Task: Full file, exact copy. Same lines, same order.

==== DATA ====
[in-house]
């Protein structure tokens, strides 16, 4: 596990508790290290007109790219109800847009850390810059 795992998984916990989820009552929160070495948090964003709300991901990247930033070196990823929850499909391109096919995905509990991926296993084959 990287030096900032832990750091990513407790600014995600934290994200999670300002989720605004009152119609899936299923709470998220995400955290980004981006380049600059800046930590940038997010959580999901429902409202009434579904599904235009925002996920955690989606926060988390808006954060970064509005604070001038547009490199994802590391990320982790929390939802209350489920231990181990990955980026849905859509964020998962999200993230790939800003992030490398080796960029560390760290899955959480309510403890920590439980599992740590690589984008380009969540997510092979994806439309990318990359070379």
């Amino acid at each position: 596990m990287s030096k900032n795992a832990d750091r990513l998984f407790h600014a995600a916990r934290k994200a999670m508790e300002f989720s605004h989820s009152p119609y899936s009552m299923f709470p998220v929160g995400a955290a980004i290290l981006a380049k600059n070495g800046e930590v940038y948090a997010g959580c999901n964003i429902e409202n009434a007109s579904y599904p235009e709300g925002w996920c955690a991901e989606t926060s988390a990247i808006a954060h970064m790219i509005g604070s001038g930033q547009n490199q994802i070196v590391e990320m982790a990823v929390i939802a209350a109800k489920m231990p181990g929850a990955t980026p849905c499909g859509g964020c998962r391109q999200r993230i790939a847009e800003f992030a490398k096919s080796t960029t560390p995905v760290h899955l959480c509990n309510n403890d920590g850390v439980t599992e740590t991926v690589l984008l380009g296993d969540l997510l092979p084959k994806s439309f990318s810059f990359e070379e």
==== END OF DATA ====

[in-house]
């Protein structure tokens, strides 16, 4: 596990508790290290007109790219109800847009850390810059 795992998984916990989820009552929160070495948090964003709300991901990247930033070196990823929850499909391109096919995905509990991926296993084959 990287030096900032832990750091990513407790600014995600934290994200999670300002989720605004009152119609899936299923709470998220995400955290980004981006380049600059800046930590940038997010959580999901429902409202009434579904599904235009925002996920955690989606926060988390808006954060970064509005604070001038547009490199994802590391990320982790929390939802209350489920231990181990990955980026849905859509964020998962999200993230790939800003992030490398080796960029560390760290899955959480309510403890920590439980599992740590690589984008380009969540997510092979994806439309990318990359070379």
């Amino acid at each position: 596990m990287s030096k900032n795992a832990d750091r990513l998984f407790h600014a995600a916990r934290k994200a999670m508790e300002f989720s605004h989820s009152p119609y899936s009552m299923f709470p998220v929160g995400a955290a980004i290290l981006a380049k600059n070495g800046e930590v940038y948090a997010g959580c999901n964003i429902e409202n009434a007109s579904y599904p235009e709300g925002w996920c955690a991901e989606t926060s988390a990247i808006a954060h970064m790219i509005g604070s001038g930033q547009n490199q994802i070196v590391e990320m982790a990823v929390i939802a209350a109800k489920m231990p181990g929850a990955t980026p849905c499909g859509g964020c998962r391109q999200r993230i790939a847009e800003f992030a490398k096919s080796t960029t560390p995905v760290h899955l959480c509990n309510n403890d920590g850390v439980t599992e740590t991926v690589l984008l380009g296993d969540l997510l092979p084959k994806s439309f990318s810059f990359e070379e």